0
$\begingroup$

The terminology is from Halmos's Lectures on Boolean Algebras.

Let $X$ be a Boolean space. A subset of $X$ is a Baire set if it an element of the $\sigma$-field generated by the clopen subsets of $X$. A Boolean space is a $\sigma$-space if the closure of every open Baire set is open; and a complete space if the closure of every open set is open.

With these definitions in mind, Halmos proves (Theorem 13, p.102) that if $X$ a Boolean $\sigma$-space, then the dual algebra $A$ of $X$ (the field of clopen subsets of $X$) is isomorphic to the quotient $B/M$, where $B$ is the $\sigma$-field of Baire subsets of $X$ and $M$ is the $\sigma$-ideal of meager Baire sets.

Since, every complete space is a $\sigma$-space, can I safely replace "$\sigma$-space" by "complete space" in the above theorem, or is there any pitfall I should pay attention to?

$\endgroup$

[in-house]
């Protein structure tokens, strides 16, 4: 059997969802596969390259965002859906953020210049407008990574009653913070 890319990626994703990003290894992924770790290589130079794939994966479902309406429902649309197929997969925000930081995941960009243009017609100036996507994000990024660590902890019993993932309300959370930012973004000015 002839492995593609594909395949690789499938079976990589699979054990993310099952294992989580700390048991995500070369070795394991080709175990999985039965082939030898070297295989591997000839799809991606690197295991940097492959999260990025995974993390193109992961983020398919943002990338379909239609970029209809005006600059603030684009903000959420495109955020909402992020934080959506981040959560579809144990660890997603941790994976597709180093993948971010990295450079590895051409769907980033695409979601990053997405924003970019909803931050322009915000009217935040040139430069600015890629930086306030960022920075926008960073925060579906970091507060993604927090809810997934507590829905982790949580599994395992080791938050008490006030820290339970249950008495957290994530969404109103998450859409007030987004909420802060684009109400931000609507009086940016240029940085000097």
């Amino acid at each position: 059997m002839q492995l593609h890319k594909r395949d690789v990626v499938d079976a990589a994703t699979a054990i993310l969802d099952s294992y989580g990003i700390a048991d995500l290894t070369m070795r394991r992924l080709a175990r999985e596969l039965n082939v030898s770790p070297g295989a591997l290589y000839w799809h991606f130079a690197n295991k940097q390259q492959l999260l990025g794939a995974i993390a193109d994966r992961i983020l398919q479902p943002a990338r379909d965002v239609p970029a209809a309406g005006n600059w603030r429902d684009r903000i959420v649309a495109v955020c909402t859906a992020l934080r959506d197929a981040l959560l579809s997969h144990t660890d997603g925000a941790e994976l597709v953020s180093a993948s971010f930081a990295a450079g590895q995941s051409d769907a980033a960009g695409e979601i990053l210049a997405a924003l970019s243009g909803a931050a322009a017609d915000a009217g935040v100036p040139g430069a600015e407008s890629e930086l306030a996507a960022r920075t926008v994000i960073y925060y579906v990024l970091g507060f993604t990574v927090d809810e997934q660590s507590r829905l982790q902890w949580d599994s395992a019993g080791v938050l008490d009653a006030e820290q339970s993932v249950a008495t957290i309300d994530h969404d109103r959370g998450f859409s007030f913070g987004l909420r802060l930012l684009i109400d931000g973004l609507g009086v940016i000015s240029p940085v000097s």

2
$\begingroup$

I don’t see a problem, a complete ( extremally disconnected is the topological term, and its clopen algebra is complete, hence Halmos’ term) space is indeed is a $\sigma$-space (aka basically disconnected spaces, the clopen algebra is then $\sigma$-complete) so the theorem applies (complete implies $\sigma$-complete and open Baire implies open, so in both the BA view as the topological view the implication is trivial).

$\endgroup$
  • $\begingroup$ Thank you for confirming. In passing, I think I can also safely replace "Baire set" by "Borel set" in the original theorem if $X$ is metrisable. And, since a subspace of a metrisable space is metrisable, I should be also entitled to replace Baire by Borel in case $X$ is complete or extremally disconnected.. $\endgroup$ – puzzled Oct 11 '18 at 9:57
  • 1
    $\begingroup$ @puzzled There are no non-trivial metrisable $\sigma$-spaces, only finite discrete ones. $\endgroup$ – Henno Brandsma Oct 11 '18 at 22:30

Your Answer

By clicking “Post Your Answer”, you agree to our terms of service, privacy policy and cookie policy

Not the answer you're looking for? Browse other questions tagged or ask your own question.